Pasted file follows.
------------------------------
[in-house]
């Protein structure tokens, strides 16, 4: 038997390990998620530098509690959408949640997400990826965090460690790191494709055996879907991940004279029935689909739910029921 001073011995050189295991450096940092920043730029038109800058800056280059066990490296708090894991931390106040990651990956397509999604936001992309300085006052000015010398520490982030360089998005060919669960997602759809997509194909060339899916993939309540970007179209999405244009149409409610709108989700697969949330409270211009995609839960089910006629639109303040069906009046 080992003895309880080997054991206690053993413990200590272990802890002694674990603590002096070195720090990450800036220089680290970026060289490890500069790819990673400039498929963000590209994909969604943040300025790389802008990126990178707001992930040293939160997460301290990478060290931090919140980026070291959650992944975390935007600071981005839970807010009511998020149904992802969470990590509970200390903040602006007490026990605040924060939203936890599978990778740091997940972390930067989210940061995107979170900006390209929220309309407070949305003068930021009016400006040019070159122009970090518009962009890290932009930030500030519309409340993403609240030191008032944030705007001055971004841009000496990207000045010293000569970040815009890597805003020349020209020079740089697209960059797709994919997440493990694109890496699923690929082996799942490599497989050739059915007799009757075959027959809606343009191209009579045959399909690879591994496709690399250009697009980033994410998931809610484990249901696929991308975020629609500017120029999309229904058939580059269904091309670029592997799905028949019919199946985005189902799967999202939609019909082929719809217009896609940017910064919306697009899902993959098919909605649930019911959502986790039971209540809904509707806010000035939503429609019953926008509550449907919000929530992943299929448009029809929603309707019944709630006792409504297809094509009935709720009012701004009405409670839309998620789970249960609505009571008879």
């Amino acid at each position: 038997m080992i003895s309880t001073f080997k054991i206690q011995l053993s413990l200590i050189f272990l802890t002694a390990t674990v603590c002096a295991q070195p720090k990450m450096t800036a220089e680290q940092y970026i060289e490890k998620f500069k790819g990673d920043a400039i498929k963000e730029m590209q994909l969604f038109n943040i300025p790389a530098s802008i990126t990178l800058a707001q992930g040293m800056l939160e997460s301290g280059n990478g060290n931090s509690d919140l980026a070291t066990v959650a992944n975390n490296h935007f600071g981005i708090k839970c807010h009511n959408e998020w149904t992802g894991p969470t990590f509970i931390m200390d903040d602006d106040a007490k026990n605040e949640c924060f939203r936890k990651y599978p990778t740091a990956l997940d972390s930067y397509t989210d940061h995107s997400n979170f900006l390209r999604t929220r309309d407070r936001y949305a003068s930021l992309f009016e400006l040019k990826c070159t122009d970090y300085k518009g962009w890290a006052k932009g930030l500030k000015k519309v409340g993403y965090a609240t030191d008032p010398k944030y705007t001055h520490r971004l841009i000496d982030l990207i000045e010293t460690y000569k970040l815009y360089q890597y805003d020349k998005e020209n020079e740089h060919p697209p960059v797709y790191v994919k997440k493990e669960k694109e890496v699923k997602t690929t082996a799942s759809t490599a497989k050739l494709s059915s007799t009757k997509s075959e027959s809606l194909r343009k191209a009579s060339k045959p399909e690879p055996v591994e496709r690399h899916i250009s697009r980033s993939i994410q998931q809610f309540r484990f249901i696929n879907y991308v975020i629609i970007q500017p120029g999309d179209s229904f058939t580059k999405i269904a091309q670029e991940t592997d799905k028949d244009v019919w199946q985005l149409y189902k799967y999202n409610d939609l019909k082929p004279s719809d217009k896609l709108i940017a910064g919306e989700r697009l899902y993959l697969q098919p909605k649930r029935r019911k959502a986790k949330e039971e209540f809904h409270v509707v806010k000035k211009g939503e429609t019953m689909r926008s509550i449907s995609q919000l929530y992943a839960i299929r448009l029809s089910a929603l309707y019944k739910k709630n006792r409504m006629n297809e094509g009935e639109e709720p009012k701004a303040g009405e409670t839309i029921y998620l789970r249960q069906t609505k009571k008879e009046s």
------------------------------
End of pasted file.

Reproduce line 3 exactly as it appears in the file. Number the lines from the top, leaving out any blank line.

């Amino acid at each position: 038997m080992i003895s309880t001073f080997k054991i206690q011995l053993s413990l200590i050189f272990l802890t002694a390990t674990v603590c002096a295991q070195p720090k990450m450096t800036a220089e680290q940092y970026i060289e490890k998620f500069k790819g990673d920043a400039i498929k963000e730029m590209q994909l969604f038109n943040i300025p790389a530098s802008i990126t990178l800058a707001q992930g040293m800056l939160e997460s301290g280059n990478g060290n931090s509690d919140l980026a070291t066990v959650a992944n975390n490296h935007f600071g981005i708090k839970c807010h009511n959408e998020w149904t992802g894991p969470t990590f509970i931390m200390d903040d602006d106040a007490k026990n605040e949640c924060f939203r936890k990651y599978p990778t740091a990956l997940d972390s930067y397509t989210d940061h995107s997400n979170f900006l390209r999604t929220r309309d407070r936001y949305a003068s930021l992309f009016e400006l040019k990826c070159t122009d970090y300085k518009g962009w890290a006052k932009g930030l500030k000015k519309v409340g993403y965090a609240t030191d008032p010398k944030y705007t001055h520490r971004l841009i000496d982030l990207i000045e010293t460690y000569k970040l815009y360089q890597y805003d020349k998005e020209n020079e740089h060919p697209p960059v797709y790191v994919k997440k493990e669960k694109e890496v699923k997602t690929t082996a799942s759809t490599a497989k050739l494709s059915s007799t009757k997509s075959e027959s809606l194909r343009k191209a009579s060339k045959p399909e690879p055996v591994e496709r690399h899916i250009s697009r980033s993939i994410q998931q809610f309540r484990f249901i696929n879907y991308v975020i629609i970007q500017p120029g999309d179209s229904f058939t580059k999405i269904a091309q670029e991940t592997d799905k028949d244009v019919w199946q985005l149409y189902k799967y999202n409610d939609l019909k082929p004279s719809d217009k896609l709108i940017a910064g919306e989700r697009l899902y993959l697969q098919p909605k649930r029935r019911k959502a986790k949330e039971e209540f809904h409270v509707v806010k000035k211009g939503e429609t019953m689909r926008s509550i449907s995609q919000l929530y992943a839960i299929r448009l029809s089910a929603l309707y019944k739910k709630n006792r409504m006629n297809e094509g009935e639109e709720p009012k701004a303040g009405e409670t839309i029921y998620l789970r249960q069906t609505k009571k008879e009046s």